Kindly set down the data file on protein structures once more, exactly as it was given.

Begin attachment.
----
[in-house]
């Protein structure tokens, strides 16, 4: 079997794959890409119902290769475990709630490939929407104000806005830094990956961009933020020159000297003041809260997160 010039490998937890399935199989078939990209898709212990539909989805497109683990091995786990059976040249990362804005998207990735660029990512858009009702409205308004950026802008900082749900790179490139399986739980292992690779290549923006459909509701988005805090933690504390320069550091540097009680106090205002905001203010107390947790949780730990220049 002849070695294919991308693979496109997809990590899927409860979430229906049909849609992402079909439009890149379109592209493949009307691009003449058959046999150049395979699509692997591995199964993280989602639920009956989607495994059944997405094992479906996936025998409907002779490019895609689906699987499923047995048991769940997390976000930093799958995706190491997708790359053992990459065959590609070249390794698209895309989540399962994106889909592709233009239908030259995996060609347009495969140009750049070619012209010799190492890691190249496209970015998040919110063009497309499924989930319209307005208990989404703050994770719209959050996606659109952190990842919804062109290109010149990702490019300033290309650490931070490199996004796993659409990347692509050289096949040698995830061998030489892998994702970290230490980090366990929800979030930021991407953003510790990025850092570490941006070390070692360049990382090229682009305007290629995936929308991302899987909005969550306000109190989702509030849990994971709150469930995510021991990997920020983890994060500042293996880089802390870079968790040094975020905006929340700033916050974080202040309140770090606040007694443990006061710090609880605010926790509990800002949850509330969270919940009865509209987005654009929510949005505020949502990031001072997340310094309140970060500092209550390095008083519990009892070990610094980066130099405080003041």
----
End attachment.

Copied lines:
[in-house]
């Protein structure tokens, strides 16, 4: 079997794959890409119902290769475990709630490939929407104000806005830094990956961009933020020159000297003041809260997160 010039490998937890399935199989078939990209898709212990539909989805497109683990091995786990059976040249990362804005998207990735660029990512858009009702409205308004950026802008900082749900790179490139399986739980292992690779290549923006459909509701988005805090933690504390320069550091540097009680106090205002905001203010107390947790949780730990220049 002849070695294919991308693979496109997809990590899927409860979430229906049909849609992402079909439009890149379109592209493949009307691009003449058959046999150049395979699509692997591995199964993280989602639920009956989607495994059944997405094992479906996936025998409907002779490019895609689906699987499923047995048991769940997390976000930093799958995706190491997708790359053992990459065959590609070249390794698209895309989540399962994106889909592709233009239908030259995996060609347009495969140009750049070619012209010799190492890691190249496209970015998040919110063009497309499924989930319209307005208990989404703050994770719209959050996606659109952190990842919804062109290109010149990702490019300033290309650490931070490199996004796993659409990347692509050289096949040698995830061998030489892998994702970290230490980090366990929800979030930021991407953003510790990025850092570490941006070390070692360049990382090229682009305007290629995936929308991302899987909005969550306000109190989702509030849990994971709150469930995510021991990997920020983890994060500042293996880089802390870079968790040094975020905006929340700033916050974080202040309140770090606040007694443990006061710090609880605010926790509990800002949850509330969270919940009865509209987005654009929510949005505020949502990031001072997340310094309140970060500092209550390095008083519990009892070990610094980066130099405080003041």